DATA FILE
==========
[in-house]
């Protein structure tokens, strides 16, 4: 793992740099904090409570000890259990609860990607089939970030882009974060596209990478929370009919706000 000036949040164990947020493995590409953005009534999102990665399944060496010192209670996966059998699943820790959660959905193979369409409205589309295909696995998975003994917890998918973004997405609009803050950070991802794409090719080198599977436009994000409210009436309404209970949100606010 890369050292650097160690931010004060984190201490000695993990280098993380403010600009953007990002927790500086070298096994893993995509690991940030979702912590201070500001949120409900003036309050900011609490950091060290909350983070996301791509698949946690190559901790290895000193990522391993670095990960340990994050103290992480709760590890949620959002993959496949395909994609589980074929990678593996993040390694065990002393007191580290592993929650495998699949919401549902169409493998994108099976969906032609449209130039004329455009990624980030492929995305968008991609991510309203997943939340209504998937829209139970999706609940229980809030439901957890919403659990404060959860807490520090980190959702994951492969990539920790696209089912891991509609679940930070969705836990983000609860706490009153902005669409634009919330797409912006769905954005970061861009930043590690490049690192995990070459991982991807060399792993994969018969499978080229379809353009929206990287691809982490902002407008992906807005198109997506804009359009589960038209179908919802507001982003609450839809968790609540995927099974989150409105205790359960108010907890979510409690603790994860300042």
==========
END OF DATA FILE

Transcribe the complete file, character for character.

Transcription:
[in-house]
């Protein structure tokens, strides 16, 4: 793992740099904090409570000890259990609860990607089939970030882009974060596209990478929370009919706000 000036949040164990947020493995590409953005009534999102990665399944060496010192209670996966059998699943820790959660959905193979369409409205589309295909696995998975003994917890998918973004997405609009803050950070991802794409090719080198599977436009994000409210009436309404209970949100606010 890369050292650097160690931010004060984190201490000695993990280098993380403010600009953007990002927790500086070298096994893993995509690991940030979702912590201070500001949120409900003036309050900011609490950091060290909350983070996301791509698949946690190559901790290895000193990522391993670095990960340990994050103290992480709760590890949620959002993959496949395909994609589980074929990678593996993040390694065990002393007191580290592993929650495998699949919401549902169409493998994108099976969906032609449209130039004329455009990624980030492929995305968008991609991510309203997943939340209504998937829209139970999706609940229980809030439901957890919403659990404060959860807490520090980190959702994951492969990539920790696209089912891991509609679940930070969705836990983000609860706490009153902005669409634009919330797409912006769905954005970061861009930043590690490049690192995990070459991982991807060399792993994969018969499978080229379809353009929206990287691809982490902002407008992906807005198109997506804009359009589960038209179908919802507001982003609450839809968790609540995927099974989150409105205790359960108010907890979510409690603790994860300042």